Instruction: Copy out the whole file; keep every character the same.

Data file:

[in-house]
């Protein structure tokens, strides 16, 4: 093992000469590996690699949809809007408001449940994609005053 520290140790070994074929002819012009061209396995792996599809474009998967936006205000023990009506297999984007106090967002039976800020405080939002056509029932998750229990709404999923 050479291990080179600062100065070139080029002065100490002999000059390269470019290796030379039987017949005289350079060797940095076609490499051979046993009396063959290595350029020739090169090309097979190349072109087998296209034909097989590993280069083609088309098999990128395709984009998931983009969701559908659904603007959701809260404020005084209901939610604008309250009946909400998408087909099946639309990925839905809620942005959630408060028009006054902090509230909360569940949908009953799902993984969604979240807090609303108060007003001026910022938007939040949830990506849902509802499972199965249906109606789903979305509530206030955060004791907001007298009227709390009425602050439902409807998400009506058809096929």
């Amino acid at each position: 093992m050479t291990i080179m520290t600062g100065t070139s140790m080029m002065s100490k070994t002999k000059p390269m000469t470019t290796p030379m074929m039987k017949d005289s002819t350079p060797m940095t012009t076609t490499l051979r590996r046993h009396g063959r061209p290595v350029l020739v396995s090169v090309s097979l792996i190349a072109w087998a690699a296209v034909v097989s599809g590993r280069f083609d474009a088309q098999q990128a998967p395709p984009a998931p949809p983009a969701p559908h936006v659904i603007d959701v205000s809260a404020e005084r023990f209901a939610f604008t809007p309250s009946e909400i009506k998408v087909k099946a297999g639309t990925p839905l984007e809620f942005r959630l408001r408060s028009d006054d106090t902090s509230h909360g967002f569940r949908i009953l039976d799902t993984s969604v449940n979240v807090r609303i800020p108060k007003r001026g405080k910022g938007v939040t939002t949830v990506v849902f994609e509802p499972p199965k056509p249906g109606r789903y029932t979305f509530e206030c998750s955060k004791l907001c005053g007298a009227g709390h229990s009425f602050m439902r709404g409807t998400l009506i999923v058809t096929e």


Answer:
[in-house]
């Protein structure tokens, strides 16, 4: 093992000469590996690699949809809007408001449940994609005053 520290140790070994074929002819012009061209396995792996599809474009998967936006205000023990009506297999984007106090967002039976800020405080939002056509029932998750229990709404999923 050479291990080179600062100065070139080029002065100490002999000059390269470019290796030379039987017949005289350079060797940095076609490499051979046993009396063959290595350029020739090169090309097979190349072109087998296209034909097989590993280069083609088309098999990128395709984009998931983009969701559908659904603007959701809260404020005084209901939610604008309250009946909400998408087909099946639309990925839905809620942005959630408060028009006054902090509230909360569940949908009953799902993984969604979240807090609303108060007003001026910022938007939040949830990506849902509802499972199965249906109606789903979305509530206030955060004791907001007298009227709390009425602050439902409807998400009506058809096929």
């Amino acid at each position: 093992m050479t291990i080179m520290t600062g100065t070139s140790m080029m002065s100490k070994t002999k000059p390269m000469t470019t290796p030379m074929m039987k017949d005289s002819t350079p060797m940095t012009t076609t490499l051979r590996r046993h009396g063959r061209p290595v350029l020739v396995s090169v090309s097979l792996i190349a072109w087998a690699a296209v034909v097989s599809g590993r280069f083609d474009a088309q098999q990128a998967p395709p984009a998931p949809p983009a969701p559908h936006v659904i603007d959701v205000s809260a404020e005084r023990f209901a939610f604008t809007p309250s009946e909400i009506k998408v087909k099946a297999g639309t990925p839905l984007e809620f942005r959630l408001r408060s028009d006054d106090t902090s509230h909360g967002f569940r949908i009953l039976d799902t993984s969604v449940n979240v807090r609303i800020p108060k007003r001026g405080k910022g938007v939040t939002t949830v990506v849902f994609e509802p499972p199965k056509p249906g109606r789903y029932t979305f509530e206030c998750s955060k004791l907001c005053g007298a009227g709390h229990s009425f602050m439902r709404g409807t998400l009506i999923v058809t096929e």